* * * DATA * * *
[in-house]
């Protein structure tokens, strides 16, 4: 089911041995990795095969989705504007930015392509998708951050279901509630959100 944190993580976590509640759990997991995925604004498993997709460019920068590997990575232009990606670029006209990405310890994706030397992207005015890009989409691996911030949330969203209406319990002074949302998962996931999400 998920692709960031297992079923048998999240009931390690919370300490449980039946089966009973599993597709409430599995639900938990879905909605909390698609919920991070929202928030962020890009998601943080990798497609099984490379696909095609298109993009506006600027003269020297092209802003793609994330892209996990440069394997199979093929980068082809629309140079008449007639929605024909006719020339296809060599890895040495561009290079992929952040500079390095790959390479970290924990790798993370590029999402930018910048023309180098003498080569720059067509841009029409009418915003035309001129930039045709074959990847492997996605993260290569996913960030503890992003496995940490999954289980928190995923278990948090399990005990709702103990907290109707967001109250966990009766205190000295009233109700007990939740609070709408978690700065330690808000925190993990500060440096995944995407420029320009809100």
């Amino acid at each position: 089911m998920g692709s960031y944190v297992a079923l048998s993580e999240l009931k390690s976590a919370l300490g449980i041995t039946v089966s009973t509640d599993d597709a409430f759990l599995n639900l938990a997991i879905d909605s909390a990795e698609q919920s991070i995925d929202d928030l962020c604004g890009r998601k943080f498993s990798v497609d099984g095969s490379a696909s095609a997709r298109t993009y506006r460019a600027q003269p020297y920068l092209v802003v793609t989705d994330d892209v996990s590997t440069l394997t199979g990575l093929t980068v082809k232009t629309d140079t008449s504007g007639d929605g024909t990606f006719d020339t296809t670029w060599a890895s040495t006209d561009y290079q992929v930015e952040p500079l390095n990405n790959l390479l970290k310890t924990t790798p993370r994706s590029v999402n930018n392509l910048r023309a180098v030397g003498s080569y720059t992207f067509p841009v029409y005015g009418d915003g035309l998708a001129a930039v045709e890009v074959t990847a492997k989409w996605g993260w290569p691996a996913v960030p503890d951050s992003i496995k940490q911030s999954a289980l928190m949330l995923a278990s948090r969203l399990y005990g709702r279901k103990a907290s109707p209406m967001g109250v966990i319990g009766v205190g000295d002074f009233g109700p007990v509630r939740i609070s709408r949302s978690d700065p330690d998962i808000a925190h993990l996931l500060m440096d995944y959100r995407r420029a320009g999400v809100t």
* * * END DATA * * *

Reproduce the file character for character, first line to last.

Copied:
[in-house]
């Protein structure tokens, strides 16, 4: 089911041995990795095969989705504007930015392509998708951050279901509630959100 944190993580976590509640759990997991995925604004498993997709460019920068590997990575232009990606670029006209990405310890994706030397992207005015890009989409691996911030949330969203209406319990002074949302998962996931999400 998920692709960031297992079923048998999240009931390690919370300490449980039946089966009973599993597709409430599995639900938990879905909605909390698609919920991070929202928030962020890009998601943080990798497609099984490379696909095609298109993009506006600027003269020297092209802003793609994330892209996990440069394997199979093929980068082809629309140079008449007639929605024909006719020339296809060599890895040495561009290079992929952040500079390095790959390479970290924990790798993370590029999402930018910048023309180098003498080569720059067509841009029409009418915003035309001129930039045709074959990847492997996605993260290569996913960030503890992003496995940490999954289980928190995923278990948090399990005990709702103990907290109707967001109250966990009766205190000295009233109700007990939740609070709408978690700065330690808000925190993990500060440096995944995407420029320009809100």
């Amino acid at each position: 089911m998920g692709s960031y944190v297992a079923l048998s993580e999240l009931k390690s976590a919370l300490g449980i041995t039946v089966s009973t509640d599993d597709a409430f759990l599995n639900l938990a997991i879905d909605s909390a990795e698609q919920s991070i995925d929202d928030l962020c604004g890009r998601k943080f498993s990798v497609d099984g095969s490379a696909s095609a997709r298109t993009y506006r460019a600027q003269p020297y920068l092209v802003v793609t989705d994330d892209v996990s590997t440069l394997t199979g990575l093929t980068v082809k232009t629309d140079t008449s504007g007639d929605g024909t990606f006719d020339t296809t670029w060599a890895s040495t006209d561009y290079q992929v930015e952040p500079l390095n990405n790959l390479l970290k310890t924990t790798p993370r994706s590029v999402n930018n392509l910048r023309a180098v030397g003498s080569y720059t992207f067509p841009v029409y005015g009418d915003g035309l998708a001129a930039v045709e890009v074959t990847a492997k989409w996605g993260w290569p691996a996913v960030p503890d951050s992003i496995k940490q911030s999954a289980l928190m949330l995923a278990s948090r969203l399990y005990g709702r279901k103990a907290s109707p209406m967001g109250v966990i319990g009766v205190g000295d002074f009233g109700p007990v509630r939740i609070s709408r949302s978690d700065p330690d998962i808000a925190h993990l996931l500060m440096d995944y959100r995407r420029a320009g999400v809100t």